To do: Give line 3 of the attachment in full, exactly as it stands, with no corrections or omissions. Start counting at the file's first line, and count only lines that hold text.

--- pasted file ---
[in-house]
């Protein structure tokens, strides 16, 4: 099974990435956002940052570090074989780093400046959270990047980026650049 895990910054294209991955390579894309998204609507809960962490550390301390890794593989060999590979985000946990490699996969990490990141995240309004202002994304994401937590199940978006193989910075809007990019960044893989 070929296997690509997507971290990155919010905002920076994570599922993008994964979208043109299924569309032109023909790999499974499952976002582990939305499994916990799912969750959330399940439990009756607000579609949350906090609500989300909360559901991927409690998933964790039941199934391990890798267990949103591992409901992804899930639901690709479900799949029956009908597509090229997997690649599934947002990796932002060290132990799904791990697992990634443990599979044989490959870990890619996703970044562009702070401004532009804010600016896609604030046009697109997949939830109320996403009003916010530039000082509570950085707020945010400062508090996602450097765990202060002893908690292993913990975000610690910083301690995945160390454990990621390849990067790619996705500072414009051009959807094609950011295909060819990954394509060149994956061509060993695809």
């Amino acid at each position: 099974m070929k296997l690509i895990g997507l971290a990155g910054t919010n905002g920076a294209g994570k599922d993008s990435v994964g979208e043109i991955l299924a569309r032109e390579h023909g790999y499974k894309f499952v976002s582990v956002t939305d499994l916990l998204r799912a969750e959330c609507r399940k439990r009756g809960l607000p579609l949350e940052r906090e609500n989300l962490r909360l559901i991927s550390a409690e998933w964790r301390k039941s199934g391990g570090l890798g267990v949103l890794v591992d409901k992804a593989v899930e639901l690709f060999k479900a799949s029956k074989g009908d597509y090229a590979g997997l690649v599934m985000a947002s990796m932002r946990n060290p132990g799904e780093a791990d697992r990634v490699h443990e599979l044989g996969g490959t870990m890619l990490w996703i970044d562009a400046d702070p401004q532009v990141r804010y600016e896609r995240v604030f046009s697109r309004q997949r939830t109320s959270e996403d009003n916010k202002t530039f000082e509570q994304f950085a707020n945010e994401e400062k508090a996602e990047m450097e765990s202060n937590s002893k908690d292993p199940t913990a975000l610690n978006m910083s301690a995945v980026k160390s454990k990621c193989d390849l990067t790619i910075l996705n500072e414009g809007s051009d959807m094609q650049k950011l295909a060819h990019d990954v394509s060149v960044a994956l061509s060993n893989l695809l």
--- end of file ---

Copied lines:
């Amino acid at each position: 099974m070929k296997l690509i895990g997507l971290a990155g910054t919010n905002g920076a294209g994570k599922d993008s990435v994964g979208e043109i991955l299924a569309r032109e390579h023909g790999y499974k894309f499952v976002s582990v956002t939305d499994l916990l998204r799912a969750e959330c609507r399940k439990r009756g809960l607000p579609l949350e940052r906090e609500n989300l962490r909360l559901i991927s550390a409690e998933w964790r301390k039941s199934g391990g570090l890798g267990v949103l890794v591992d409901k992804a593989v899930e639901l690709f060999k479900a799949s029956k074989g009908d597509y090229a590979g997997l690649v599934m985000a947002s990796m932002r946990n060290p132990g799904e780093a791990d697992r990634v490699h443990e599979l044989g996969g490959t870990m890619l990490w996703i970044d562009a400046d702070p401004q532009v990141r804010y600016e896609r995240v604030f046009s697109r309004q997949r939830t109320s959270e996403d009003n916010k202002t530039f000082e509570q994304f950085a707020n945010e994401e400062k508090a996602e990047m450097e765990s202060n937590s002893k908690d292993p199940t913990a975000l610690n978006m910083s301690a995945v980026k160390s454990k990621c193989d390849l990067t790619i910075l996705n500072e414009g809007s051009d959807m094609q650049k950011l295909a060819h990019d990954v394509s060149v960044a994956l061509s060993n893989l695809l």